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Scotoplanes globosa1.jpg
Scotoplanes globosa.jpg
Scotoplanes globosa
Scientific classification

Théel, 1882[1]

Scotoplanes, commonly known as the sea pig, is a genus of deep-sea sea cucumbers of the family Elpidiidae, order Elasipodida.


Members of the Elpidiidae have particularly enlarged tube feet that have taken on a leg-like appearance, using water cavities within the skin to inflate and deflate the appendages.[2] Scotoplanes modify surficial elements in the ocean by moving through the sediment like a bulldozer. While the Scotoplanes move through the sediment, Scotoplanes disrupt the surface and the resident infauna as it digests sediment.[3]


Scotoplanes live on deep ocean bottoms, specifically on the abyssal plain in the Atlantic, Pacific and Indian Ocean, typically at depths of over 1200[4]–5000 metres.[5] Some related species can be found in the Antarctic. Scotoplanes (and all deep-sea holothurians) are deposit feeders, and obtain food by extracting organic particles from deep-sea mud. Scotoplanes globosa has been observed to demonstrate strong preferences for rich, organic food that has freshly fallen from the ocean's surface,[6] and uses olfaction to locate preferred food sources such as whale corpses.[7]

Scotoplanes, like many sea cucumbers, often occur in huge densities, sometimes numbering in the hundreds when observed. Early collections have recorded 300 to 600 individual specimens per trawl. Sea pigs are also known to host different parasitic invertebrates, including gastropods (snails) and small tanaid crustaceans.[citation needed]

A living Scotoplanes from Monterey Bay with a juvenile Neolithodes diomedae king crab sheltering beneath it at a depth of approx. 1260 metres. Monterey Bay Aquarium Research Institute, 2016.


The genus includes the following species:[8]


  1. ^ Théel, H (1886). "Report on the Holothurioidea dredged by HMS Challenger during the years 1873-76". Cite journal requires |journal= (help)
  2. ^ Hansen, B. (1972). "Photographic evidence of a unique type of walking in deep-sea holothurians". Deep-Sea Research and Oceanographic Abstracts. 19 (6): 461–462. doi:10.1016/0011-7471(72)90056-3.
  3. ^ Blake, James A.; Maciolek, Nancy J.; Ota, Allan Y.; Williams, Isabelle P. (2009-09-01). "Long-term benthic infaunal monitoring at a deep-ocean dredged material disposal site off Northern California". Deep Sea Research Part II: Topical Studies in Oceanography. 56 (19–20): 1775–1803. doi:10.1016/j.dsr2.2009.05.021.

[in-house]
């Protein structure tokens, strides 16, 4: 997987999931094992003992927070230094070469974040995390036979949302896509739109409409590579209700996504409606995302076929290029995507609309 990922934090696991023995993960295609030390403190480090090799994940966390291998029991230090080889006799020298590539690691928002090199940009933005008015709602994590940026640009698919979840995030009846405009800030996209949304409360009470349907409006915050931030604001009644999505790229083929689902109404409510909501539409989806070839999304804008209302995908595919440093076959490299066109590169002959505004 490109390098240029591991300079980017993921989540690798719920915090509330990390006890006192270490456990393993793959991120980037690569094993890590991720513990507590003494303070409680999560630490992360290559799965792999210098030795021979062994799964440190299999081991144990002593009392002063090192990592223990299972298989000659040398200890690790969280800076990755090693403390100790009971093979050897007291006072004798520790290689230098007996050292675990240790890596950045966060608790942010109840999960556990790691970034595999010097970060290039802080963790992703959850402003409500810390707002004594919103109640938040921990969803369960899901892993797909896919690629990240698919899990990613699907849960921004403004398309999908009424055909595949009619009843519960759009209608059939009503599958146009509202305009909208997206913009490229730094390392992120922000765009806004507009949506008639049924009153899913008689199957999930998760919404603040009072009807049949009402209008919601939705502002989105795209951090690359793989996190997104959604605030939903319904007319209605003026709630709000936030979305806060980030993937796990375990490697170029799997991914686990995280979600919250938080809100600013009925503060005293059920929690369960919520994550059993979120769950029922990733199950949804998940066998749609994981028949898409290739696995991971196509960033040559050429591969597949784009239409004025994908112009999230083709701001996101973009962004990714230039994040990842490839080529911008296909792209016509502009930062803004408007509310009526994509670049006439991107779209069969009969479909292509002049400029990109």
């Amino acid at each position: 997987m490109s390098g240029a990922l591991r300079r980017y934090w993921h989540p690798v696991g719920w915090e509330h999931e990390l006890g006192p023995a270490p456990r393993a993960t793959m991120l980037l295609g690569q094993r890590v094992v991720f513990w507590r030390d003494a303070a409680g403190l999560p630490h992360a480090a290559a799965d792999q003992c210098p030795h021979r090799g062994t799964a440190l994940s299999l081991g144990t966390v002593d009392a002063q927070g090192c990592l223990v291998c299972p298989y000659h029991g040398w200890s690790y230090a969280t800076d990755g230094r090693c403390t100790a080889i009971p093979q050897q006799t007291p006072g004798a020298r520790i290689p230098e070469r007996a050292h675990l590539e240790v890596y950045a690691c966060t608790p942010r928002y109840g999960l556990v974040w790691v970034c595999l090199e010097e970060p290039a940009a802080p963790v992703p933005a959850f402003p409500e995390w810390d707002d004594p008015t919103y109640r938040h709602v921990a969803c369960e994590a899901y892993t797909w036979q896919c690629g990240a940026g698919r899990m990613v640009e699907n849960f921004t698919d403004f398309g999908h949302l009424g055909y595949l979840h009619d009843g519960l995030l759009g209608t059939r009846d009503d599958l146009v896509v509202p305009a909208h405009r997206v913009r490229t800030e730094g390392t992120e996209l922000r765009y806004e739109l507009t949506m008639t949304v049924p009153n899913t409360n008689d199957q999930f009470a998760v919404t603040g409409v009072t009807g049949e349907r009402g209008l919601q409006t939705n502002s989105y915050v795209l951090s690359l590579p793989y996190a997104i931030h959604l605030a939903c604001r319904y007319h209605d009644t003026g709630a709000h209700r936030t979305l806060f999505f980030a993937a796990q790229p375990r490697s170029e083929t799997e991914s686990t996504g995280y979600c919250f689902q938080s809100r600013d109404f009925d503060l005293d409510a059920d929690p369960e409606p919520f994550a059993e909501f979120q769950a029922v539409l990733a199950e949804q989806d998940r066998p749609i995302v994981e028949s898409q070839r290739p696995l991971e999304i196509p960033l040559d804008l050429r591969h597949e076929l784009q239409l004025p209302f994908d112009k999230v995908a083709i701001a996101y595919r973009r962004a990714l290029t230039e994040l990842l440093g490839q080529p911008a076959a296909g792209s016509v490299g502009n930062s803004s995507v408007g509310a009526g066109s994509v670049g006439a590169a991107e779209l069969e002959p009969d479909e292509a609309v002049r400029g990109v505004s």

4. ^ Barry, James P.; Taylor, Josi R.; Kuhnz, Linda A.; De Vogelaere, Andrew P. (2016-10-01). "Symbiosis between the holothurian Scotoplanes sp. A and the lithodid crab Neolithodes diomedeae on a featureless bathyal sediment plain". Marine Ecology. 38 (2): n/a. doi:10.1111/maec.12396. ISSN 1439-0485.
  5. ^ Llano, George Biology of the Antarctic Seas III, Volume 11 of Antarctic research series, Volume 3 of Biology of the Antarctic seas, Issue 1579 of Publication (National Research Council (U.S.))) American Geophysical Union, 1967, p. 57
  6. ^ Miller, R. J.; Smith, C. R.; Demaster, D. J.; Fornes, W. L. (2000). "Feeding selectivity and rapid particle processing by deep-sea megafaunal deposit feeders: A 234Th tracer approach". Journal of Marine Research. 58 (4): 653. doi:10.1357/002224000321511061.
  7. ^ Pawson, DL; Vance, DJ (2005). "Rynkatorpa felderi, new species, from a bathyal hydrocarbon seep in the northern Gulf of Mexico (Echinodermata: Holothuroidea: Apodida)". Zootaxa. 1050: 15–20. doi:10.11646/zootaxa.1050.1.2.
  8. ^ – Scotoplanes

External links[edit]

Further reading[edit]

Ruhl, Henry A., and Kenneth L. Smith, Jr. "Go to Science." Science Magazine: Sign In. Science., 23 July 2004. Web. 1 May 2015. [1]

  1. ^ Ruhl, Henry A.; Smith, Kenneth L. Jr. (23 July 2004). "Shifts in Deep-Sea Community Structure Linked to Climate and Food Supply". Science. 305 (5683): 513–515. doi:10.1126/science.1099759. PMID 15273392. Retrieved 1 May 2015.